When any matter is divided into smaller and smaller pieces, eventually all you are left with -- when it cannot be divided any further -- is a particle. Currently, there are 12 different known elementary particles, which in turn are made up of quarks and leptons each of which come in six different flavors. These flavors are grouped into three generations -- each with one charged and one neutral lepton -- to form different particles, including the electron, muon, and tau neutrinos. In the Standard Model, the masses of the three generations of neutrinos are represented by a three-by-three matrix.
A research team led by Professor Naoyuki Haba from the Osaka Metropolitan University Graduate School of Science, analyzed the collection of leptons that make up the neutrino mass matrix. Neutrinos are known to have less difference in mass between generations than other elementary particles, so the research team considered that neutrinos are roughly equal in mass between generations. They analyzed the neutrino mass matrix by randomly assigning each element of the matrix. They showed theoretically, using the random mass matrix model that the lepton flavor mixings are large.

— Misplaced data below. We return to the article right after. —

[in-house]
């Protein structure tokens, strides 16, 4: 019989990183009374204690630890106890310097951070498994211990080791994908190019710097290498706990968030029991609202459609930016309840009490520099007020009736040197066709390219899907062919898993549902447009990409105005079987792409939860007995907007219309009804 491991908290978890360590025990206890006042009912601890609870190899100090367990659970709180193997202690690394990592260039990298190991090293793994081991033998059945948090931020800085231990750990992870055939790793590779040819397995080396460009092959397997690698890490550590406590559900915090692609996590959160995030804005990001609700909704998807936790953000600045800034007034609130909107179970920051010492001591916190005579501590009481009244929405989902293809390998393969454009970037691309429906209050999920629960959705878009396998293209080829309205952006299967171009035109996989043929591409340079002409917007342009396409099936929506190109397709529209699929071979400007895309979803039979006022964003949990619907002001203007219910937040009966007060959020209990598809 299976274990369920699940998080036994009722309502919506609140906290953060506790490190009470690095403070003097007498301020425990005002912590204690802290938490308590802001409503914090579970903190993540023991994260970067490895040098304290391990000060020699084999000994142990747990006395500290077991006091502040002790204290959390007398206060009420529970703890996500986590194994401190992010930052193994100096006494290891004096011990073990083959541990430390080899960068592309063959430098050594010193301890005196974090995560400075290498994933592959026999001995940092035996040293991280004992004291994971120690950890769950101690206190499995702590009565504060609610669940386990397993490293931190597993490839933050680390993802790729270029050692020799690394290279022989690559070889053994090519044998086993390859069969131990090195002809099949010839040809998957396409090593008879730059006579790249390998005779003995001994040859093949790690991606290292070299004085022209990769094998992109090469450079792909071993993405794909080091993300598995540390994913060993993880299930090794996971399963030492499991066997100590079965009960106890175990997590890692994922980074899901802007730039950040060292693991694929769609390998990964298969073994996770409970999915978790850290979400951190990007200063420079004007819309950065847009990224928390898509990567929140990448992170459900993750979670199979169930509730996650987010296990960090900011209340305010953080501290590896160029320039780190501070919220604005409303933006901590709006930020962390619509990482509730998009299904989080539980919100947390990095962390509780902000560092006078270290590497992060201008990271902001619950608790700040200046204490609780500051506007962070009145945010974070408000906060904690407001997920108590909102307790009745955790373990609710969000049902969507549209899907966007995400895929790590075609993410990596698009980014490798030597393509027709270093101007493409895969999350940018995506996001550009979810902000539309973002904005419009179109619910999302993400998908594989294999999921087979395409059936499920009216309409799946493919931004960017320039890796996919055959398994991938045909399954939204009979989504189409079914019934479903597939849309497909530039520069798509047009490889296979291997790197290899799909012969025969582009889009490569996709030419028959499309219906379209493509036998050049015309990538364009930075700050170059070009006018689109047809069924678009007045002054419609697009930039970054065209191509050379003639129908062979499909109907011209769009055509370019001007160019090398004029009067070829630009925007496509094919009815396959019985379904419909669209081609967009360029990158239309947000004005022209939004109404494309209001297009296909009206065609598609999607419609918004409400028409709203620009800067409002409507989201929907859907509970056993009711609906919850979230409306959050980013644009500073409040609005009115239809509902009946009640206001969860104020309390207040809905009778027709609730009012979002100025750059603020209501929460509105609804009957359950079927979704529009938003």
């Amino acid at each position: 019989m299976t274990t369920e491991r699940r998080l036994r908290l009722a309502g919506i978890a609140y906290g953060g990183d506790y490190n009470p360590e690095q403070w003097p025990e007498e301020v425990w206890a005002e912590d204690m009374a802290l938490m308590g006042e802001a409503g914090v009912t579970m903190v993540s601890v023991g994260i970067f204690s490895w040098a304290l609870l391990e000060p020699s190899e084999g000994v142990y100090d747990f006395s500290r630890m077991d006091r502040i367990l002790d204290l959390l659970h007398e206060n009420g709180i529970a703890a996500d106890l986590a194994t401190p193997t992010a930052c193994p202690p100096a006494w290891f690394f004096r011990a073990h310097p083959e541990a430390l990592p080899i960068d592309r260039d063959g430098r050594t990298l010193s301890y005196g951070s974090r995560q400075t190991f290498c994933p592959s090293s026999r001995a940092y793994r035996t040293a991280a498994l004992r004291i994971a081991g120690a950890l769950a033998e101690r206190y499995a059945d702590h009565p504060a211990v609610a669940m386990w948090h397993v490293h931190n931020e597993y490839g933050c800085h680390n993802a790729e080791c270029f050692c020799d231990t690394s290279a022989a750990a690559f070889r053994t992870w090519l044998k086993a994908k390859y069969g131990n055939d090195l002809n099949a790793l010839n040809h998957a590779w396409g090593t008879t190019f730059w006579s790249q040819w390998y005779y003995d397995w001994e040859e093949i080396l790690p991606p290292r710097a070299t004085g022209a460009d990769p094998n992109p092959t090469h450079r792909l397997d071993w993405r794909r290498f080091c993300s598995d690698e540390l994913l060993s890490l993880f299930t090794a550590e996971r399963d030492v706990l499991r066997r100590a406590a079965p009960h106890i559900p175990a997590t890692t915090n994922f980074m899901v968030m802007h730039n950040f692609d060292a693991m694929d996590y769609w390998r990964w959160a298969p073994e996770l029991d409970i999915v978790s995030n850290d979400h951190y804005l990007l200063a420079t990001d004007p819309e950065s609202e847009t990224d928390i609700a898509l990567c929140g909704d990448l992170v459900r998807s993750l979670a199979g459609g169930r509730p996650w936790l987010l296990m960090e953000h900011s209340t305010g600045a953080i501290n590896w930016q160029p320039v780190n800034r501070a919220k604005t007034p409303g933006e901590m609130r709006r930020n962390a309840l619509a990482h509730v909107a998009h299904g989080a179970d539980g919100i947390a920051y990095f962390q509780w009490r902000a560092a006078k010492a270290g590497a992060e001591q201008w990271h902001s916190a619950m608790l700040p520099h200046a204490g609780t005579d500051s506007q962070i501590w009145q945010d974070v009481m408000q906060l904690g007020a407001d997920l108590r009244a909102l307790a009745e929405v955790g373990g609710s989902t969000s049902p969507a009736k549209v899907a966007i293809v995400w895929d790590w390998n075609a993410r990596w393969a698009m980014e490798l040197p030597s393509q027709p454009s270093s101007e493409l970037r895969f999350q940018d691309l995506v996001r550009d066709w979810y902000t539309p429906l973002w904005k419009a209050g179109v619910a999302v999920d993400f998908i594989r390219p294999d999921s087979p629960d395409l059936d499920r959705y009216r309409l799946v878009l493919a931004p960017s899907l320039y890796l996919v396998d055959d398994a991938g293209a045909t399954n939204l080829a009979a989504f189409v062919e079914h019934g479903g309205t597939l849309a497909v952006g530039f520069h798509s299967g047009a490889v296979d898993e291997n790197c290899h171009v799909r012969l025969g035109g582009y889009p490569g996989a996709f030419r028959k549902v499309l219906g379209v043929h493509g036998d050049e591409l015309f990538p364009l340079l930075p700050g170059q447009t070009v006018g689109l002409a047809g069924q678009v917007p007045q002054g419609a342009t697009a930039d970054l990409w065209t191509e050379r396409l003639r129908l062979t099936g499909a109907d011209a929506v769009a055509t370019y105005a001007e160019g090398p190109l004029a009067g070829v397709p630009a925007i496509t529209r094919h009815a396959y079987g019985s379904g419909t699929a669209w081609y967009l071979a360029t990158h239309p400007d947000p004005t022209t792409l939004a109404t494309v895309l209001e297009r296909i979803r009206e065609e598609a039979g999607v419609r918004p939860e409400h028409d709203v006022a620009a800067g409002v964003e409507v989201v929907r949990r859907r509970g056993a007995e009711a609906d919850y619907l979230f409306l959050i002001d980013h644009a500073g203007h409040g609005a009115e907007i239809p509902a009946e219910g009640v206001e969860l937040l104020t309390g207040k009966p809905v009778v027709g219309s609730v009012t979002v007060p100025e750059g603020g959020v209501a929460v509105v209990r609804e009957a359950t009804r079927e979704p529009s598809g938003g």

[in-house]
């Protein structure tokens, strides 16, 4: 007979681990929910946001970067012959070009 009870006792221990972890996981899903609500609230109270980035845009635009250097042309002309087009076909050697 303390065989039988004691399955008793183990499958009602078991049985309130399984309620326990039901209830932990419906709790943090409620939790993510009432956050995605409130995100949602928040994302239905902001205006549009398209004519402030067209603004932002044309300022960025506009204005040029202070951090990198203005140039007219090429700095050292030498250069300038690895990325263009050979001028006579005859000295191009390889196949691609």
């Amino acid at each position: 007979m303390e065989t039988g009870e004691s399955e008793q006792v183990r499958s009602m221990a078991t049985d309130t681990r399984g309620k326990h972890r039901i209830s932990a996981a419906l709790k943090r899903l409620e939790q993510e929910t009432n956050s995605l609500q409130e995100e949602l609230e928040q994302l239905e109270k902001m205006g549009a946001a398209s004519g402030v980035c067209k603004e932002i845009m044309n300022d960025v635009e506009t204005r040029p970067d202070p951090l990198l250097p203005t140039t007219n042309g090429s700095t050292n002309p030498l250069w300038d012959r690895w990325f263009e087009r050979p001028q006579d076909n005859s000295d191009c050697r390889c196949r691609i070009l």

"Clarifying the properties of elementary particles leads to the exploration of the universe and ultimately to the grand theme of where we came from!" Professor Haba explained. "Beyond the remaining mysteries of the Standard Model, there is a whole new world of physics."
After studying the neutrino mass anarchy in the Dirac neutrino, seesaw, double seesaw models, the researchers found that the anarchy approach requires that the measure of the matrix should obey the Gaussian distribution. Having considered several models of light neutrino mass where the matrix is composed of the product of several random matrices, the research team was able to prove, as best they could at this stage, why the calculation of the squared difference of the neutrino masses are closest with the experimental results in the case of the seesaw model with the random Dirac and Majorana matrices.
"In this study, we showed that the neutrino mass hierarchy can be mathematically explained using random matrix theory. However, this proof is not mathematically complete and is expected to be rigorously proven as random matrix theory continues to develop," said Professor Haba. "In the future, we will continue with our challenge of elucidating the three-generation copy structure of elementary particles, the essential nature of which is still completely unknown both theoretically and experimentally."
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